As he turned slowly toward the sound, he caught a glimpse of a deer’s hoof. Then as the deer lowered its head to pick an acorn from among the leaves, Wallace saw the antlers—huge, long tines. He picked his shot and buried an arrow in the big buck’s chest. The buck ran off about 70 yards before piling up. Reeves’ massive buck scored 186 non-typical inches. It had a 22-inch inside spread and sported 16 scoreable points, including a 14-inch drop tine on his left beam.
Taking big deer is not accidental by any means for Wallace. He is not a trophy-only hunter, and he has killed his share of does, but when he comes across a big buck, he’ll hunt it until he gets it.
Wallace has perfected his own unique style of bowhunting, and it doesn’t include a lot of bells and whistles. He doesn’t believe in heaven draw-weight bows, deer scents, leather-soled boots, climbing or permanent stands.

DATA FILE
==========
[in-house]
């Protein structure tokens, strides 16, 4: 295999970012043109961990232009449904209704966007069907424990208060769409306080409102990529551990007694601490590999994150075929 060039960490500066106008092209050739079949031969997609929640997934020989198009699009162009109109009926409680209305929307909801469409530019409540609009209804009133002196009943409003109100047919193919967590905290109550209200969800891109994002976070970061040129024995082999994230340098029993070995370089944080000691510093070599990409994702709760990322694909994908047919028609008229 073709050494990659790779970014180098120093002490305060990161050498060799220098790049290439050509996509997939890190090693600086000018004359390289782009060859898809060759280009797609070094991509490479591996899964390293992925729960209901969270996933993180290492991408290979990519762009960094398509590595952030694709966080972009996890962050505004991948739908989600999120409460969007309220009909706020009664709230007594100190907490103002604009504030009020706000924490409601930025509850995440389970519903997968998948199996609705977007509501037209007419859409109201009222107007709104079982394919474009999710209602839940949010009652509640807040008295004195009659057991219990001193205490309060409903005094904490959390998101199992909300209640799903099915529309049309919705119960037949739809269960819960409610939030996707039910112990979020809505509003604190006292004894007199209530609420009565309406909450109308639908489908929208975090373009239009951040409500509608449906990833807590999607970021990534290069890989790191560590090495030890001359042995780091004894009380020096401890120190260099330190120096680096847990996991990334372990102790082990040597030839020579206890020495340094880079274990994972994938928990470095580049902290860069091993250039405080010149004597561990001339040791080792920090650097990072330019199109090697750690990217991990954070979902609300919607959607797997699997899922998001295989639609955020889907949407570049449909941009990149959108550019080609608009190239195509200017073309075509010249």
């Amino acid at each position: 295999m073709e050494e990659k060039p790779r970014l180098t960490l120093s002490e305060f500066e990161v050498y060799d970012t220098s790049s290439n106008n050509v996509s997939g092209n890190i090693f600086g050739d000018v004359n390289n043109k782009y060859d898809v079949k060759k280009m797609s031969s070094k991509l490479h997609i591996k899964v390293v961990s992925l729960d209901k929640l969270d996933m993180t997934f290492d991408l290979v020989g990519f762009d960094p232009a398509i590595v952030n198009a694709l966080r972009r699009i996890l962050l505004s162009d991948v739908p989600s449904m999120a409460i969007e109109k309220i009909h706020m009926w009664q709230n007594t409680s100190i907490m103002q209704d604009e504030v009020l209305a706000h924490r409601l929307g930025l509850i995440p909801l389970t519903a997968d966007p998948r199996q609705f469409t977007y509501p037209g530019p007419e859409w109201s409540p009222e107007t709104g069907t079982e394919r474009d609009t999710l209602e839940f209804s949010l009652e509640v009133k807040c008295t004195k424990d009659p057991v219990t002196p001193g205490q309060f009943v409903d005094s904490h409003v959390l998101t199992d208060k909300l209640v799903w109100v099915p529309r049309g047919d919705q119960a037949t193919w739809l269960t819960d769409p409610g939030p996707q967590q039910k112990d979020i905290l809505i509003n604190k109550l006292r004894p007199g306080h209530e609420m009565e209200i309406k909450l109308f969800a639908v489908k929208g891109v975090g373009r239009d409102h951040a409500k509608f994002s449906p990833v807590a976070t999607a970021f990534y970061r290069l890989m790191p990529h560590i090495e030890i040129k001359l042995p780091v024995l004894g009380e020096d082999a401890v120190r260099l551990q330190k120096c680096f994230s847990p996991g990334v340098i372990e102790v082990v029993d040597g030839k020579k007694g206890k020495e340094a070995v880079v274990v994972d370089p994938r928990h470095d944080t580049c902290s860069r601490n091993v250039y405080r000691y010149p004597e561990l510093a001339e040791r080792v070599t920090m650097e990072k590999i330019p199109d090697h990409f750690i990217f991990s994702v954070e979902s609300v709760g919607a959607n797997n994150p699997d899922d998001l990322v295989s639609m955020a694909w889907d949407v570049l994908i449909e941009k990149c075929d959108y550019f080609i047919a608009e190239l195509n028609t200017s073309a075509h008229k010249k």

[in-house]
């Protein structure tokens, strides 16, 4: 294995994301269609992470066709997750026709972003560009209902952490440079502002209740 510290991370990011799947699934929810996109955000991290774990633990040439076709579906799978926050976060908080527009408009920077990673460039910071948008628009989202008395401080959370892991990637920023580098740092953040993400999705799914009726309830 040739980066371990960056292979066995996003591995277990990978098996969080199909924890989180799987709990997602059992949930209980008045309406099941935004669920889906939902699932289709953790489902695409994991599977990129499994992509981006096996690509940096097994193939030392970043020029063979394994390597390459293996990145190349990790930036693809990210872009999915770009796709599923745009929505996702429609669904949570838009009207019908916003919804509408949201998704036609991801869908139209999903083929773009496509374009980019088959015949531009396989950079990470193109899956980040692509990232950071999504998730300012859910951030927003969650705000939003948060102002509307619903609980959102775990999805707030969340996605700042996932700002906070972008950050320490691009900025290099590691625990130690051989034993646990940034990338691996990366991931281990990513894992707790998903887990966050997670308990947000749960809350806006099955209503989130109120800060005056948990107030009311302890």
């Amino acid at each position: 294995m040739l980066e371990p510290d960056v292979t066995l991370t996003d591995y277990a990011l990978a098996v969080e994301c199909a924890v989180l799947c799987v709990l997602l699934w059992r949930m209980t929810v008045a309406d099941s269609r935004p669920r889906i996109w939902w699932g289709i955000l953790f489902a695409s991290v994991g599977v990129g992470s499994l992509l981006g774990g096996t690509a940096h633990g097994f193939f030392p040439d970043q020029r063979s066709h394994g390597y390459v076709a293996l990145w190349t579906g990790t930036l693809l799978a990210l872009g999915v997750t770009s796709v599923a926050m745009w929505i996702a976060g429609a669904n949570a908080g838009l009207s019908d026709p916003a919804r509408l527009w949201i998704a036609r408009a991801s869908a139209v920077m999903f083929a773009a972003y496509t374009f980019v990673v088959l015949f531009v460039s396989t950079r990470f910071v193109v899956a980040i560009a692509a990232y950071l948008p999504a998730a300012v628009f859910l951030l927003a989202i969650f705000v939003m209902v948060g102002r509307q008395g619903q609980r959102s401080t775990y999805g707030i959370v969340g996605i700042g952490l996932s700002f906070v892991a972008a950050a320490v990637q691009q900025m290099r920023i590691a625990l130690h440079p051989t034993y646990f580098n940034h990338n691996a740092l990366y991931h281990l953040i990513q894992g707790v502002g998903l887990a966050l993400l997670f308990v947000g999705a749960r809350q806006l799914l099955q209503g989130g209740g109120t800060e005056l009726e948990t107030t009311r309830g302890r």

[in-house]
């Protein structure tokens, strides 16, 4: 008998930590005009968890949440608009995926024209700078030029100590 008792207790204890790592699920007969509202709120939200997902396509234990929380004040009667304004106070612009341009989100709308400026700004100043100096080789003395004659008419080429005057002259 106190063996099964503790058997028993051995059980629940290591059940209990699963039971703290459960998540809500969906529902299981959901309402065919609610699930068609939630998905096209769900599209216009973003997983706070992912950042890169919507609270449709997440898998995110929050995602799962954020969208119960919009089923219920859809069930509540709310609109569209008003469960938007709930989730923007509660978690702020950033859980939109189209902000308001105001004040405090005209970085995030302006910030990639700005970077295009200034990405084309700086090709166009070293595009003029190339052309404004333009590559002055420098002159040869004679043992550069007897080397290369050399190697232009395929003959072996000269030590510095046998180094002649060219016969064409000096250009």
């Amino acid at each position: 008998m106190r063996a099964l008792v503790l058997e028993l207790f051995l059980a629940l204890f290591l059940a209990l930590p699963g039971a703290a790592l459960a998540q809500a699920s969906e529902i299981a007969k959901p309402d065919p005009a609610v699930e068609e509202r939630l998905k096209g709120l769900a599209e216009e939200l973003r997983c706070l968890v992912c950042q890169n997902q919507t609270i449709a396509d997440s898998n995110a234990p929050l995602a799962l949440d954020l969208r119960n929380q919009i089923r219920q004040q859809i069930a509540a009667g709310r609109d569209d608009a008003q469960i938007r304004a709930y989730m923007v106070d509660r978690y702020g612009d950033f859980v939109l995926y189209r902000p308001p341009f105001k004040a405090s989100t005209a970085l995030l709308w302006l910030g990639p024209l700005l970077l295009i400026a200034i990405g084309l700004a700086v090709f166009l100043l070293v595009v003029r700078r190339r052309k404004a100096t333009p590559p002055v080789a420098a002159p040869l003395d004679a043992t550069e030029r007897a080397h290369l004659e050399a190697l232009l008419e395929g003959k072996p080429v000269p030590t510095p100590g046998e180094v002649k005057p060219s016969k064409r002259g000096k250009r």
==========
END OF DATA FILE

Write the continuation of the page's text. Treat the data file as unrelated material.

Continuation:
He uses a Precision compound bow set on a draw weight of just 43 pounds.
“I don’t know why folks think they need those heavyweight bows,” said Wallace. “It’s all in where you place the arrow.”
And place the arrow he can. Wallace was a seven-time state archery champion, four-time Southeastern champ and was runner up for the National Indoor championship in 1975. Wallace shoots pins and uses a tab.
The light draw weight also contributes to another of Wallace’s own techniques of bowhunting. As soon as he sees a deer, he draws his bow.
“This cuts down on the amount of movement that has to be made when the deer is within range,” he said.
To help hold the string back, he extends his thumb and locks it behind his neck.